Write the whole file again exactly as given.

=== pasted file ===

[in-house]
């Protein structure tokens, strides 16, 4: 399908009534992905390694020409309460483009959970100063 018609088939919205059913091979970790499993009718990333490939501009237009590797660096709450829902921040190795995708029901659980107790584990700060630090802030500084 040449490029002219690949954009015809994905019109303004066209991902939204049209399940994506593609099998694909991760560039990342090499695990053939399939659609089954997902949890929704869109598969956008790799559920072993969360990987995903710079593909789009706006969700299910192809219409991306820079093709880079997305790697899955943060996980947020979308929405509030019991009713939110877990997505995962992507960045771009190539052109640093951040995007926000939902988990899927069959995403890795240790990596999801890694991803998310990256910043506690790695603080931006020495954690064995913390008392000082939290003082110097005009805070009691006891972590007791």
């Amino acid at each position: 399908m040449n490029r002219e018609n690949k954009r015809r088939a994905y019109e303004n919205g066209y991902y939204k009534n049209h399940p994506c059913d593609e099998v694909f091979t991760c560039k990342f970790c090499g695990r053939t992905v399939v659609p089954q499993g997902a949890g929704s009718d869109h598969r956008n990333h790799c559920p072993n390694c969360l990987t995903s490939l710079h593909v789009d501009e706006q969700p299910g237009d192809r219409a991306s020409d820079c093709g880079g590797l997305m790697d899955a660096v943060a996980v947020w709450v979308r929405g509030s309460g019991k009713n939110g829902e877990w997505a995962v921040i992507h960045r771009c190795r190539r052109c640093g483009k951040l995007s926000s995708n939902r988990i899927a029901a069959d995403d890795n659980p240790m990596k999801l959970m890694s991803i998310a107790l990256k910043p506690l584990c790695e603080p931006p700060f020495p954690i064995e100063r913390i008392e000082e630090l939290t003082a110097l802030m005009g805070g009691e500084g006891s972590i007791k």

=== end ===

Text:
[in-house]
């Protein structure tokens, strides 16, 4: 399908009534992905390694020409309460483009959970100063 018609088939919205059913091979970790499993009718990333490939501009237009590797660096709450829902921040190795995708029901659980107790584990700060630090802030500084 040449490029002219690949954009015809994905019109303004066209991902939204049209399940994506593609099998694909991760560039990342090499695990053939399939659609089954997902949890929704869109598969956008790799559920072993969360990987995903710079593909789009706006969700299910192809219409991306820079093709880079997305790697899955943060996980947020979308929405509030019991009713939110877990997505995962992507960045771009190539052109640093951040995007926000939902988990899927069959995403890795240790990596999801890694991803998310990256910043506690790695603080931006020495954690064995913390008392000082939290003082110097005009805070009691006891972590007791």
């Amino acid at each position: 399908m040449n490029r002219e018609n690949k954009r015809r088939a994905y019109e303004n919205g066209y991902y939204k009534n049209h399940p994506c059913d593609e099998v694909f091979t991760c560039k990342f970790c090499g695990r053939t992905v399939v659609p089954q499993g997902a949890g929704s009718d869109h598969r956008n990333h790799c559920p072993n390694c969360l990987t995903s490939l710079h593909v789009d501009e706006q969700p299910g237009d192809r219409a991306s020409d820079c093709g880079g590797l997305m790697d899955a660096v943060a996980v947020w709450v979308r929405g509030s309460g019991k009713n939110g829902e877990w997505a995962v921040i992507h960045r771009c190795r190539r052109c640093g483009k951040l995007s926000s995708n939902r988990i899927a029901a069959d995403d890795n659980p240790m990596k999801l959970m890694s991803i998310a107790l990256k910043p506690l584990c790695e603080p931006p700060f020495p954690i064995e100063r913390i008392e000082e630090l939290t003082a110097l802030m005009g805070g009691e500084g006891s972590i007791k």